There are many colors including fluorescent orange.

It is available even cheaper from other divisions of 3M, but will not be edge sealed.
You may be able to buy scrap or cut pieces from someone with this stuff.
Sign companies, advertising, etc.
Part numbers may vary, and may not be labeled DOT.
You can not afford to buy these rolls direct.

The adhesive has a half life and is permanent when cured.
Any expired might be very cheap, and the reflector should be unaffected.

It is stiff on a bike on round tubing.
I strap it down until set.

Here's a competitor with some comparative brightnesses.
There is at least one other company
http://www.reflective-striping.com/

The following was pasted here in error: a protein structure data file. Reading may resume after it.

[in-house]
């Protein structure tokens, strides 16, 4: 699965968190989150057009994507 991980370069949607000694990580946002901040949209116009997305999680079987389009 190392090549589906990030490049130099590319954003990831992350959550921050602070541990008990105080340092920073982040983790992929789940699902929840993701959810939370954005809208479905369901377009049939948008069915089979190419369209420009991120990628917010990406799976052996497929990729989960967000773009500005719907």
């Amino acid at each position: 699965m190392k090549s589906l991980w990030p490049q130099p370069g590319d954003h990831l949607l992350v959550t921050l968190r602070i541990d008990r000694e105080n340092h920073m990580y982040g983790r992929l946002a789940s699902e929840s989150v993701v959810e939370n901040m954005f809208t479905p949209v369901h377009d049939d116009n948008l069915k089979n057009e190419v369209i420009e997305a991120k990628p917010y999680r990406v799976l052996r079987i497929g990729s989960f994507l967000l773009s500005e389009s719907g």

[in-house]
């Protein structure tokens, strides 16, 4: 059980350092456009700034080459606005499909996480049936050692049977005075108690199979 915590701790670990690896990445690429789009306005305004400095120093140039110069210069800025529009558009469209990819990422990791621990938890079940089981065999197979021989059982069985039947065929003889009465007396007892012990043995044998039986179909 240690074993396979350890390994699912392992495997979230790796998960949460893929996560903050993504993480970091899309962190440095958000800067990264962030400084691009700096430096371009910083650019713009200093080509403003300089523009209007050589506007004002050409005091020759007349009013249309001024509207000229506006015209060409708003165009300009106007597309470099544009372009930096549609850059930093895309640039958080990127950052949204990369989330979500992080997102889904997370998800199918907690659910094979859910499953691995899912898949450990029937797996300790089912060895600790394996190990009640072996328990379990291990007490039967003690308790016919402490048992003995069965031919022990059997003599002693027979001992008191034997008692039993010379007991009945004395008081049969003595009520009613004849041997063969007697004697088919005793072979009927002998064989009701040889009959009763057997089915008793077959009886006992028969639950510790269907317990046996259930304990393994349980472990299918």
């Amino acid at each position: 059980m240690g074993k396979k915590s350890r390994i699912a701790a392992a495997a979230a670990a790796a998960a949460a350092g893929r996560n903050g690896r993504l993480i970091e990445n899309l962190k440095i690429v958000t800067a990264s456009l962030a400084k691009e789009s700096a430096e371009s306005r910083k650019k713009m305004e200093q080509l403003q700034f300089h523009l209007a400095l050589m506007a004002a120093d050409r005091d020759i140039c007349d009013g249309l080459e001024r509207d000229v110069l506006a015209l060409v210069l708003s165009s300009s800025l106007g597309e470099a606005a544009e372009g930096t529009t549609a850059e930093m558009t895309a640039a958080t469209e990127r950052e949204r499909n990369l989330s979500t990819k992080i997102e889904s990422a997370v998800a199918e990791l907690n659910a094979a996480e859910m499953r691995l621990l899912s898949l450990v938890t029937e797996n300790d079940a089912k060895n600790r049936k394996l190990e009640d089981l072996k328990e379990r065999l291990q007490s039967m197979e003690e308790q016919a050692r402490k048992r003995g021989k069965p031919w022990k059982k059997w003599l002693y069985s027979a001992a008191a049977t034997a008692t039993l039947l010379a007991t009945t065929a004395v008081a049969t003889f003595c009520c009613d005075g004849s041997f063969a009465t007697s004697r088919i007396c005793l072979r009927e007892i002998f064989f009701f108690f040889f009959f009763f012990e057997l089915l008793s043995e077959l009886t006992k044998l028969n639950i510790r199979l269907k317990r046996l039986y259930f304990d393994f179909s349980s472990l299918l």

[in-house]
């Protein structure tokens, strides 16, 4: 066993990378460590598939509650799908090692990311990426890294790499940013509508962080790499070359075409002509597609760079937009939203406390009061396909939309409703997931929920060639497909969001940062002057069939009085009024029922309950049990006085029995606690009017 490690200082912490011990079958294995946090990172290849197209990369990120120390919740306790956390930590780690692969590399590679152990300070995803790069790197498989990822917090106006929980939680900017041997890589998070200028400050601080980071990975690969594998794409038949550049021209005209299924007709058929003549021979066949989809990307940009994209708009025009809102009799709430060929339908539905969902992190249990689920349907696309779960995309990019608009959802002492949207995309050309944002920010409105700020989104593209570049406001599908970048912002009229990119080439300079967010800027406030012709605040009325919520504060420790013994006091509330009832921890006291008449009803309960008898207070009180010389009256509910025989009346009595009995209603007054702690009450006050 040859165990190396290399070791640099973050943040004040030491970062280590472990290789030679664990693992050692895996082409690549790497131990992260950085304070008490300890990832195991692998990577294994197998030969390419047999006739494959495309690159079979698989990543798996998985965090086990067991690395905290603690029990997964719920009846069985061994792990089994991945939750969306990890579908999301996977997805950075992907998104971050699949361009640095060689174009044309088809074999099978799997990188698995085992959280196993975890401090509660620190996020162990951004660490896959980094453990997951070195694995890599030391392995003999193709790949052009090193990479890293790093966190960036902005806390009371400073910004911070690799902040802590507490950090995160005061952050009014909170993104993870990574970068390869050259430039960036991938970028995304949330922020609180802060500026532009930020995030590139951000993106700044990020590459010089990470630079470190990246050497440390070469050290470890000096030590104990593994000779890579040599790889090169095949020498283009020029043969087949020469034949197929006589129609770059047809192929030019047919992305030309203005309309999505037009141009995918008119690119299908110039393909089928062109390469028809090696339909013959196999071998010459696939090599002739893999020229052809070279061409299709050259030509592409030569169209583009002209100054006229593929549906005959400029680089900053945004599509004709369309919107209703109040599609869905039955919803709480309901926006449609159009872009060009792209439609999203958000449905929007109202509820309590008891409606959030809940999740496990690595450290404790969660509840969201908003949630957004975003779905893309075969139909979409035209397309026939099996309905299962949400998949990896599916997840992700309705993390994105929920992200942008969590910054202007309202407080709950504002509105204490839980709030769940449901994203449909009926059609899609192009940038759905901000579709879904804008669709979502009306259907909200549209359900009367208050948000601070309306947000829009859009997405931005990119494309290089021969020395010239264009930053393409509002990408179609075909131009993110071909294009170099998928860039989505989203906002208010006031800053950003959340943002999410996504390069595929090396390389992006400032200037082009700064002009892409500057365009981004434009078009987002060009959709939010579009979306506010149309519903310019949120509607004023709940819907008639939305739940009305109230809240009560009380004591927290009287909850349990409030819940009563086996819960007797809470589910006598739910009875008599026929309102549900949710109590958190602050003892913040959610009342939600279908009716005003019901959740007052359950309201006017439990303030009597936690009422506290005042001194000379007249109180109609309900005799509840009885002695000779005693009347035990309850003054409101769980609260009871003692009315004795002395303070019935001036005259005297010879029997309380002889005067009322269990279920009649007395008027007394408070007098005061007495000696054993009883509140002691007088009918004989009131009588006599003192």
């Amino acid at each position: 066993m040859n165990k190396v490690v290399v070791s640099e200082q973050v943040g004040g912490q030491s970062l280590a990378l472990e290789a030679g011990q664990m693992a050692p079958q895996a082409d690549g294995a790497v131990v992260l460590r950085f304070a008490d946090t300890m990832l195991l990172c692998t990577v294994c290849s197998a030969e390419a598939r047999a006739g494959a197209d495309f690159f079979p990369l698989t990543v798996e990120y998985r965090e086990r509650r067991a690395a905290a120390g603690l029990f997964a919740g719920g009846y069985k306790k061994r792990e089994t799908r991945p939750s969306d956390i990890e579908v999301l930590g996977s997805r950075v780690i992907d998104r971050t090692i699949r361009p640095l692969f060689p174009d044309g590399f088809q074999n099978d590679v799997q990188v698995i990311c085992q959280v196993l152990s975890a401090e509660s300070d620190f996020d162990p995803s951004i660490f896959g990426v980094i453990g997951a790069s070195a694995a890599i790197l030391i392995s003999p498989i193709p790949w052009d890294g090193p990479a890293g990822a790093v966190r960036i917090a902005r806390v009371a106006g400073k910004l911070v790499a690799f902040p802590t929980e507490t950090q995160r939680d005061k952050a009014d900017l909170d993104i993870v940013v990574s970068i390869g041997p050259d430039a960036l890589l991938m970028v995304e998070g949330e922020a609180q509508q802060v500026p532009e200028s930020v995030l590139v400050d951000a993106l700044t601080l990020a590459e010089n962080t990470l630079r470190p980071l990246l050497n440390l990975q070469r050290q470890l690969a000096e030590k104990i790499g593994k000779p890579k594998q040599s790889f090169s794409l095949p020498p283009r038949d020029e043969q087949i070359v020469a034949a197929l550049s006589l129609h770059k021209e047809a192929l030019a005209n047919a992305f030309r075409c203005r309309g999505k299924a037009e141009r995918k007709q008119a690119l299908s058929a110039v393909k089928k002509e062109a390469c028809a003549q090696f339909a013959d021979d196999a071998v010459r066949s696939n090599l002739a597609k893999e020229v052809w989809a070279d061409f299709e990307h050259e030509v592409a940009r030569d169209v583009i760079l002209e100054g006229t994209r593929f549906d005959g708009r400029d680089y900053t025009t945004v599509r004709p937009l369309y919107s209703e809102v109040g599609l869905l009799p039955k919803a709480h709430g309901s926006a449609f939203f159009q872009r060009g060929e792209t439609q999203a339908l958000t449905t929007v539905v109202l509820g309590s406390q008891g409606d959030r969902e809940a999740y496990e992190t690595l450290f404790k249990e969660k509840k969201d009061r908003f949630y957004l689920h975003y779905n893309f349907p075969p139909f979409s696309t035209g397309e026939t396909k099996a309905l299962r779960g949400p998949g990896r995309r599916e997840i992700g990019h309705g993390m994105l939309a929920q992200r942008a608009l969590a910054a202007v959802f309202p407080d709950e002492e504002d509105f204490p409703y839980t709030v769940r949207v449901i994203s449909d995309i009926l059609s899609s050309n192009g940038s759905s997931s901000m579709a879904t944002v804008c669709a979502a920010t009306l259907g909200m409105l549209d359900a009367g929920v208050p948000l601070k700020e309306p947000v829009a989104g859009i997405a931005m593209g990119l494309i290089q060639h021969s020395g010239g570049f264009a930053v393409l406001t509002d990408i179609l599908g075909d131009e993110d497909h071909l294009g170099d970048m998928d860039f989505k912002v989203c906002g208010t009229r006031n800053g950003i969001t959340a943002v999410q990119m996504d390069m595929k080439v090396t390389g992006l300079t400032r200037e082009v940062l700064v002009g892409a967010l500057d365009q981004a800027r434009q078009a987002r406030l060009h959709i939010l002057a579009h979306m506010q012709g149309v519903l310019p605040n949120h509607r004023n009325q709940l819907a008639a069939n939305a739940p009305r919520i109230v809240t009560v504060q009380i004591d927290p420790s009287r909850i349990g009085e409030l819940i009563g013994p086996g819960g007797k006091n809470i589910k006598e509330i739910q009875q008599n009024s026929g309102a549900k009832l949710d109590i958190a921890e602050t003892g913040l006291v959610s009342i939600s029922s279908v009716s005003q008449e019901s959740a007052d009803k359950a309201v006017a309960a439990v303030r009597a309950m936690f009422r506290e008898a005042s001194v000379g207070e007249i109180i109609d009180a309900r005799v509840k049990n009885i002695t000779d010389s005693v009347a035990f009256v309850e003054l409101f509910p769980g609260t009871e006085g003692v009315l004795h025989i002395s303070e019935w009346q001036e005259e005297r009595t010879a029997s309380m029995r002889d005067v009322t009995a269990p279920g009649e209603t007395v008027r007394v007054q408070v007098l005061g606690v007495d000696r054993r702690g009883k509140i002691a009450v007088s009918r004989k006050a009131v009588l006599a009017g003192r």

http://www.reflectivelyyours.com/generic67.html

983 is the common designation for 3M horizonta striping.
http://over-wraps.com/TEST/Template/Ref ... Vinyl.html

Reflexite
http://www.emedco.com/best/reflexite_vs ... mond_grade

3M Diamond grade is oriented horizontally or vertically for reflectivity.
Be aware of that.
It still works on bikes in spite of that design factor.

One application on bikes is to run a strip from one spoke to another.

The clear/ silver can be used in one inch on most cars without appearing odd.
Enough silver on the rear of a vehicle can be bright enough to discourage tailgating.

Consider applying one inch stripes of red and silver on a trailer, one above the other.
That appears to be the approach used on the side of Gulfstreams.
Looks good.
They could be added over time, as well.

This isn't a thorough search, but gives you a starting point.
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Re: For all those towing trailers...